So that’s where distributed order management (DOM) comes in. The new tool can be used to analyse every transaction and determine the most efficient shipping location based on the order. It takes into consideration multiple factors, including speed of delivery to meet the deadlines set, but also the distance to be covered between the shipping point and the customer, as well as stock levels in stores. This clearly requires a unified view of stock across multiple channels in order to know exactly where the products are. As seen at the NRF 2020 show, the role of DOM will become all the more important in future as more and more retailers handle larger volumes of data – both internal and external – and turn to artificial intelligence to improve their analytical prowess.
If an Order Management System (OMS) is a must for the warehouse, retailers should think more along the lines of Distributed Order Management (DOM) and being able to determine the most efficient shipping point to fulfil a customer’s order. It’s something that will transform the role of stores.
Marketing Director at Cegid.
Stores become logistics hubs
With the deployment of a DOM solution, stores become logistics hubs in their own right. Stores can often have the upper hand when it comes to having stock that’s ready for direct delivery to customers and for quickly fulfilling a web order (Ship-from-Store).
This shift in the role of the store is particularly relevant in the apparel sector, where merchandise is often no longer in the warehouse mid-season, but dispatched to the point of sale. It also makes more sense to use the stock in a regional store to deliver to a customer that lives nearby, instead of relying on a central warehouse further away. Especially so, when some stores might actually have a surplus of stock for this very article, freeing up space to bring in new collections. And it’s no good incurring additional handling costs at the end of the season from returning unsold stock.
That said, not all stores will be ideally suited to becoming logistics hubs. Retailers have to make choices, because adding logistics operations at the point of sale requires manpower. And staff need to be trained in picking and preparing parcels. The ‘ship-from-store’ service needs to be carefully looked at in terms of the impact on the customer, staffing priorities, and the look of the store. For instance, you always need to consider the number of salespeople required to properly serve customers coming to a store for advice, so as not to jeopardise relations. It’s also important to make sure you always retain enough stock so that consumers can see the products displayed.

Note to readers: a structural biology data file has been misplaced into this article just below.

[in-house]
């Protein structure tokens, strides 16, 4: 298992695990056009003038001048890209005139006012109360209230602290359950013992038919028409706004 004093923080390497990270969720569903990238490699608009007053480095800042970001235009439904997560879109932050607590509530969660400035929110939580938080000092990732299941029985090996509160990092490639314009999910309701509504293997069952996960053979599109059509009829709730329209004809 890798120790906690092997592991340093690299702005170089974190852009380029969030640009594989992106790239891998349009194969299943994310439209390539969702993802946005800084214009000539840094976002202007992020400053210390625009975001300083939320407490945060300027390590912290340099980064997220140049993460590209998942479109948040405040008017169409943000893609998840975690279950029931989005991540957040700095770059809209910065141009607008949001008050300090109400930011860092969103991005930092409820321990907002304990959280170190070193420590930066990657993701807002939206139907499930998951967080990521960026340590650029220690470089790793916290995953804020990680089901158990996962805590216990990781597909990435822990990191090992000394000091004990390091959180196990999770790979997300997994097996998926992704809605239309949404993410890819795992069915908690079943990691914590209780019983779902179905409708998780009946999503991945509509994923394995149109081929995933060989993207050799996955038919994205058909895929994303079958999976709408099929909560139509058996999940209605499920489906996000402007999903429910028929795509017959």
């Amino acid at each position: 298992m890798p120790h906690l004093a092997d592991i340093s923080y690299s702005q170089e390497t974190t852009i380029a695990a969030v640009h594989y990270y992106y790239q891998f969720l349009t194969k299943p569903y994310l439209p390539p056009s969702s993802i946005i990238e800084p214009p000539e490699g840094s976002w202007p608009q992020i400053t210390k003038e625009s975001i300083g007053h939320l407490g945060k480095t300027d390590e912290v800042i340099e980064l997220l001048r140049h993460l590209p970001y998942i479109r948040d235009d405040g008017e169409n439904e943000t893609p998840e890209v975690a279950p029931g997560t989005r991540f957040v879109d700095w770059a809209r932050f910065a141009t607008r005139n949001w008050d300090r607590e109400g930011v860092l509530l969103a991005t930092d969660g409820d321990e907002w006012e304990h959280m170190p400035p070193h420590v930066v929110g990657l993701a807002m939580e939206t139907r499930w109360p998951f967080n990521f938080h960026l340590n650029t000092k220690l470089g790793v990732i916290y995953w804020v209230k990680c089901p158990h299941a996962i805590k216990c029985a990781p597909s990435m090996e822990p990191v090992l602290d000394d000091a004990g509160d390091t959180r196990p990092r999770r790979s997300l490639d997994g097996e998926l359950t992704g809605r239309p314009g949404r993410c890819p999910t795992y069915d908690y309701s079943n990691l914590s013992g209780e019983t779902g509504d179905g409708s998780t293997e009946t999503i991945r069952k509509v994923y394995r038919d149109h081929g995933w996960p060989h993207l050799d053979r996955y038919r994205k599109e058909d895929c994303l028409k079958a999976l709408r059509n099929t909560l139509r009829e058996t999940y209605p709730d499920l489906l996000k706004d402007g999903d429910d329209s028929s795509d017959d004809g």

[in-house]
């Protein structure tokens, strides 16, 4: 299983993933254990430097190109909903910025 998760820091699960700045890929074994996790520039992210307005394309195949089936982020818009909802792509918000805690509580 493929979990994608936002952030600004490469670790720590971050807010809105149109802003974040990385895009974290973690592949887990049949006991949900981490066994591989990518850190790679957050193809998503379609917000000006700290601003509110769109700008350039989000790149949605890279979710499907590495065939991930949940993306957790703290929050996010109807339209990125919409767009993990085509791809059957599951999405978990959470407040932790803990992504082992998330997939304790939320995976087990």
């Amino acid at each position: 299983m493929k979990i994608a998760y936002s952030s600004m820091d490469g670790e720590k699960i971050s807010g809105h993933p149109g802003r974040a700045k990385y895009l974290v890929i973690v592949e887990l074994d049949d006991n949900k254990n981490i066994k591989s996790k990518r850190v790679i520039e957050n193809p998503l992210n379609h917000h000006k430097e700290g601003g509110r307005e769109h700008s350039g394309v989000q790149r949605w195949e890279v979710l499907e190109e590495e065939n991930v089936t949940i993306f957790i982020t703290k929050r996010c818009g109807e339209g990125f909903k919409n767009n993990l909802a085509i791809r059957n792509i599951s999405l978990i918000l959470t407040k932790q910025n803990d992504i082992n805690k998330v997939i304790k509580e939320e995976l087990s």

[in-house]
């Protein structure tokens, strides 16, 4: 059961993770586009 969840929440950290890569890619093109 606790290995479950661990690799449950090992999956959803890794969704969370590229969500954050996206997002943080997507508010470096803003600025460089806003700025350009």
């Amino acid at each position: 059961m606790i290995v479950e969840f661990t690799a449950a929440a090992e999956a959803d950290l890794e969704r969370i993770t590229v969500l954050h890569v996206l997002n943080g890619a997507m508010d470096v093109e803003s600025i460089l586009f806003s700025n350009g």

Finally, the key to success of a ‘ship-from-store’ service lies in optimising the preparation points for shipments. And to facilitate the change, you need to put in place clear rules on how this service will work. It’s also about changing the way sales staff deal with increasing numbers of customers they don’t physically see. One major issue to be resolved, for example, is when and on which tool to notify sales teams that an e-commerce order is to be processed. Should it be done at the checkout, or via a salesperson’s tablet or smartphone? Does the alert need to be validated in real time, or will the store indicate schedules on which teams can manage web orders? On all the decisions made, it’s imperative to communicate well with the sales teams: not only on the processes; but also on the issues behind the omnichannel services. This might even entail changing the incentive schemes for stores and sales staff.
Retailers are fully aware of the challenges of order management and the new role that the store can play. According to a 2018 Retail Touchpoint Omnichannel Survey, 74% of retailers will soon use, or already use, their stores as a shipping location. But be careful not to jump in too fast. You first need to optimise your processes before gradually introducing distributed order management. Because if you get things wrong and service is affected, the consequences of a disappointed customer can be severe!